Identification of a 3-Alkylpyridinium Compound from the Red Sea Sponge Amphimedon chloros with In Vitro Inhibitory Activity against the West Nile Virus NS3 Protease
A. O’Rourke, S. Kreb, B.M. Duggan, S. Sioud, N. Kharbatia, M. Raji, A.-H. Emwas, W.H. Gerwick and C.R. Voolstra
Molecules, 23(6), 1472, (2018)
Halitoxin, Antiviral, Red Sea, Bioprospecting, West Nile Virus, NS3 protease, High-Content Screening (HCS)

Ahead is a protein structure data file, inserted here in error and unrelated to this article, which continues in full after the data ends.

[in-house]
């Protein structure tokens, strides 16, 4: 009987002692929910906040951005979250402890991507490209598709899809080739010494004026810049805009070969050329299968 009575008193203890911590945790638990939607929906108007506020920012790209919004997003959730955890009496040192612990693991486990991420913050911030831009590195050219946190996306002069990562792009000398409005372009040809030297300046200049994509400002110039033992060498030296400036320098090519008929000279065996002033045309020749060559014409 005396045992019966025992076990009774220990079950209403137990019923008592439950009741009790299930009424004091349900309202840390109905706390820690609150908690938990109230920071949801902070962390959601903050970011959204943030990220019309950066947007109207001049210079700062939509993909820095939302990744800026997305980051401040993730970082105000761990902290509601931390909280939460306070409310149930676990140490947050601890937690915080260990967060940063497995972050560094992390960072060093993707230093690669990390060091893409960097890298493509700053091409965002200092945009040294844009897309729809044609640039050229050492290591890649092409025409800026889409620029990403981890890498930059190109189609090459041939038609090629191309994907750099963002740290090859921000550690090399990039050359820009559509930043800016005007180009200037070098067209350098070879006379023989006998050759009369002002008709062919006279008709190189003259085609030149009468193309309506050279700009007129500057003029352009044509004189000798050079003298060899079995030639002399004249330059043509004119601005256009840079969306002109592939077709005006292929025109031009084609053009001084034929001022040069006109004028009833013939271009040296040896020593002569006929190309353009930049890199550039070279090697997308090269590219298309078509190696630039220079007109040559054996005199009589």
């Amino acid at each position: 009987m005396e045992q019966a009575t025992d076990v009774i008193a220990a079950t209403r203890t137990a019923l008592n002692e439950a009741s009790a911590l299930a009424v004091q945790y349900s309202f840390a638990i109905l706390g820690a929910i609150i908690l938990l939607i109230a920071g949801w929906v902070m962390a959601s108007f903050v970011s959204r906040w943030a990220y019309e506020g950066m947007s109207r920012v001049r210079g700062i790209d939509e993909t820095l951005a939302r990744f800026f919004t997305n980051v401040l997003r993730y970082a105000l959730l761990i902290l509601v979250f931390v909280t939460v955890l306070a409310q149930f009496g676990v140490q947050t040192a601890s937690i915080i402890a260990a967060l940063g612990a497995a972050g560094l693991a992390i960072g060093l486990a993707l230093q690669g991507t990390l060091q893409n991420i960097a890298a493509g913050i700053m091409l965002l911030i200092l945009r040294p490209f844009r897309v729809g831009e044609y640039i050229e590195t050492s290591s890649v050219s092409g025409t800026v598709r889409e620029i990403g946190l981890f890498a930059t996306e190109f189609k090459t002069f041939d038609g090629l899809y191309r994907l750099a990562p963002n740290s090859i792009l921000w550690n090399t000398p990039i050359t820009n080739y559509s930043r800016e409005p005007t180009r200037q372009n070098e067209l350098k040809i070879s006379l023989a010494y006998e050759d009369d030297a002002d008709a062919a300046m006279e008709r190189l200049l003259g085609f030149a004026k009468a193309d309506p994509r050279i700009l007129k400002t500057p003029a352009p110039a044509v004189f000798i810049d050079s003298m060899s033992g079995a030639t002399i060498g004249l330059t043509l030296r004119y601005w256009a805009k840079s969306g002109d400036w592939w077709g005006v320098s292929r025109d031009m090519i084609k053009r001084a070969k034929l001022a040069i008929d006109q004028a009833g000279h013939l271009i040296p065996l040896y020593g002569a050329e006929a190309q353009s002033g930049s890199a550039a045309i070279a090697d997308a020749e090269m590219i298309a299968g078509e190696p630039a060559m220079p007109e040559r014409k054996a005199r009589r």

Viruses are underrepresented as targets in pharmacological screening efforts, given the difficulties of devising suitable cell-based and biochemical assays. In this study we found that a pre-fractionated organic extract of the Red Sea sponge Amphimedon chloros was able to inhibit the West Nile Virus NS3 protease (WNV NS3). Using liquid chromatography–mass spectrometry (LC-MS) and nuclear magnetic resonance (NMR) spectroscopy, the identity of the bioactive compound was determined as a 3-alkylpyridinium with m/z = 190.16. Diffusion Ordered Spectroscopy (DOSY) NMR and NMR relaxation rate analysis suggest that the bioactive compound forms oligomers of up to 35 kDa. We observed that at 9.4 μg/mL there was up to 40–70% inhibitory activity on WNV NS3 protease in orthogonal biochemical assays for solid phase extracts (SPE) of A. chloros. However, the LC-MS purified fragment was effective at inhibiting the protease up to 95% at an approximate amount of 2 µg/mL with negligible cytotoxicity to HeLa cells based on a High-Content Screening (HCS) cytological profiling strategy. To date, 3-alkylpyridinium type natural products have not been reported to show antiviral activity since the first characterization of halitoxin, or 3-alkylpyridinium, in 1978. This study provides the first account of a 3-alkylpyridinium complex that exhibits a proposed antiviral activity by inhibiting the NS3 protease. We suggest that the here-described compound can be further modified to increase its stability and tested in a cell-based assay to explore its full potential as a potential novel antiviral capable of inhibiting WNV replication.
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